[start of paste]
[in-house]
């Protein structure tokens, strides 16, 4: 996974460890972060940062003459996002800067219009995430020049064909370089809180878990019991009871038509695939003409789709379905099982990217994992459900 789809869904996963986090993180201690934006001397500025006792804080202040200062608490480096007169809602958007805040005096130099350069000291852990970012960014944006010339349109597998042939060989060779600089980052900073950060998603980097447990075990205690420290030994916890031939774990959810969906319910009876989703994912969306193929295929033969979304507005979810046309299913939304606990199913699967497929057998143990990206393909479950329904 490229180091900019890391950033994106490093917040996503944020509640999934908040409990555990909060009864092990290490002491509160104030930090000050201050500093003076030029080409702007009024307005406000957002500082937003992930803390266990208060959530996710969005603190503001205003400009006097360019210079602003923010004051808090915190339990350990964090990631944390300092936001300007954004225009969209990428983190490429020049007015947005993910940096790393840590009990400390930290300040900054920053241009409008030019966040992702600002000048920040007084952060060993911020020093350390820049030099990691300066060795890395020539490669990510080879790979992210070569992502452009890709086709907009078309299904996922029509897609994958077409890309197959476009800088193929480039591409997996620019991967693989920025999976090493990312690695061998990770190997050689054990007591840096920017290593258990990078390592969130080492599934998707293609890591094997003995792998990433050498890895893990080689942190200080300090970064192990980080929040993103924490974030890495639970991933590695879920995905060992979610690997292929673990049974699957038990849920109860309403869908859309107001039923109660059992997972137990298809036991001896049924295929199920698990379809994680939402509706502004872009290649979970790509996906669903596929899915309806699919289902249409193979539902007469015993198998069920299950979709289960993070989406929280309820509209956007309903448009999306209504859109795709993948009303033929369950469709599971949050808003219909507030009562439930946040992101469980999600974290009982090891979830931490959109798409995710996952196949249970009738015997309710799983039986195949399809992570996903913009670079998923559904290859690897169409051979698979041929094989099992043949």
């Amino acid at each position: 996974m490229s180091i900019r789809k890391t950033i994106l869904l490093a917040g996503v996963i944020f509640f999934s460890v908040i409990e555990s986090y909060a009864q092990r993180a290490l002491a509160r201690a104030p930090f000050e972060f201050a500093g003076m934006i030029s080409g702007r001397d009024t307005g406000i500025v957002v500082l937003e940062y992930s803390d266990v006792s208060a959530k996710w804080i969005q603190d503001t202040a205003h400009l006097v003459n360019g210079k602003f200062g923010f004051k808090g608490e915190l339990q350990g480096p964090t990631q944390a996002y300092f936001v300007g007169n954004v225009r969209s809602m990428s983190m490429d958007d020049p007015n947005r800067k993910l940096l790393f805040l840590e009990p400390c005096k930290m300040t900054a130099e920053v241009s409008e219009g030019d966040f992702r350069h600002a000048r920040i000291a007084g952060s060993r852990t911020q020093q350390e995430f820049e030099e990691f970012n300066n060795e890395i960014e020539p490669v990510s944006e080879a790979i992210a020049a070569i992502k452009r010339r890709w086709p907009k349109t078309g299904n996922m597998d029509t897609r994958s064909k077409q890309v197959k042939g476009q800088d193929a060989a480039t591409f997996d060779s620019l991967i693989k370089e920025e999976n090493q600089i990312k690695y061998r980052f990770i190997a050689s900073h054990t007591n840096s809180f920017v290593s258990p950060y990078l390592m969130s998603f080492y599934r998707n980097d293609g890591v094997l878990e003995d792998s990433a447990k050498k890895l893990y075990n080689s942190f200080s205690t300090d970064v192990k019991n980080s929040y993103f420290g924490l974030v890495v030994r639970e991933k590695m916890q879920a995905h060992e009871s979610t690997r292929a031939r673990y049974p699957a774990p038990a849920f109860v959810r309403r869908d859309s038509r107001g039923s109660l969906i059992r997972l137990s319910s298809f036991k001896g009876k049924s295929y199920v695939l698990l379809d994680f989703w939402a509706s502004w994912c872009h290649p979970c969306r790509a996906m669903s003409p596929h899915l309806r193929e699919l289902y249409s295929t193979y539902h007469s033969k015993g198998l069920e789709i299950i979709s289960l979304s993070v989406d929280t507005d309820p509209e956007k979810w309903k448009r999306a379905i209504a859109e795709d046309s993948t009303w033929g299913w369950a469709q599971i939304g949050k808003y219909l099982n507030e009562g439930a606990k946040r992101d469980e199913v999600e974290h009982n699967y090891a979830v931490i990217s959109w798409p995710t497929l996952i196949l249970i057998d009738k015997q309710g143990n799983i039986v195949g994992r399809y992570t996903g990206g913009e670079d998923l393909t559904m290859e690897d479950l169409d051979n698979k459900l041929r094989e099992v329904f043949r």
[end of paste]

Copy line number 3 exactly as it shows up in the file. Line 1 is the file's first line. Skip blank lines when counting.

């Amino acid at each position: 996974m490229s180091i900019r789809k890391t950033i994106l869904l490093a917040g996503v996963i944020f509640f999934s460890v908040i409990e555990s986090y909060a009864q092990r993180a290490l002491a509160r201690a104030p930090f000050e972060f201050a500093g003076m934006i030029s080409g702007r001397d009024t307005g406000i500025v957002v500082l937003e940062y992930s803390d266990v006792s208060a959530k996710w804080i969005q603190d503001t202040a205003h400009l006097v003459n360019g210079k602003f200062g923010f004051k808090g608490e915190l339990q350990g480096p964090t990631q944390a996002y300092f936001v300007g007169n954004v225009r969209s809602m990428s983190m490429d958007d020049p007015n947005r800067k993910l940096l790393f805040l840590e009990p400390c005096k930290m300040t900054a130099e920053v241009s409008e219009g030019d966040f992702r350069h600002a000048r920040i000291a007084g952060s060993r852990t911020q020093q350390e995430f820049e030099e990691f970012n300066n060795e890395i960014e020539p490669v990510s944006e080879a790979i992210a020049a070569i992502k452009r010339r890709w086709p907009k349109t078309g299904n996922m597998d029509t897609r994958s064909k077409q890309v197959k042939g476009q800088d193929a060989a480039t591409f997996d060779s620019l991967i693989k370089e920025e999976n090493q600089i990312k690695y061998r980052f990770i190997a050689s900073h054990t007591n840096s809180f920017v290593s258990p950060y990078l390592m969130s998603f080492y599934r998707n980097d293609g890591v094997l878990e003995d792998s990433a447990k050498k890895l893990y075990n080689s942190f200080s205690t300090d970064v192990k019991n980080s929040y993103f420290g924490l974030v890495v030994r639970e991933k590695m916890q879920a995905h060992e009871s979610t690997r292929a031939r673990y049974p699957a774990p038990a849920f109860v959810r309403r869908d859309s038509r107001g039923s109660l969906i059992r997972l137990s319910s298809f036991k001896g009876k049924s295929y199920v695939l698990l379809d994680f989703w939402a509706s502004w994912c872009h290649p979970c969306r790509a996906m669903s003409p596929h899915l309806r193929e699919l289902y249409s295929t193979y539902h007469s033969k015993g198998l069920e789709i299950i979709s289960l979304s993070v989406d929280t507005d309820p509209e956007k979810w309903k448009r999306a379905i209504a859109e795709d046309s993948t009303w033929g299913w369950a469709q599971i939304g949050k808003y219909l099982n507030e009562g439930a606990k946040r992101d469980e199913v999600e974290h009982n699967y090891a979830v931490i990217s959109w798409p995710t497929l996952i196949l249970i057998d009738k015997q309710g143990n799983i039986v195949g994992r399809y992570t996903g990206g913009e670079d998923l393909t559904m290859e690897d479950l169409d051979n698979k459900l041929r094989e099992v329904f043949r």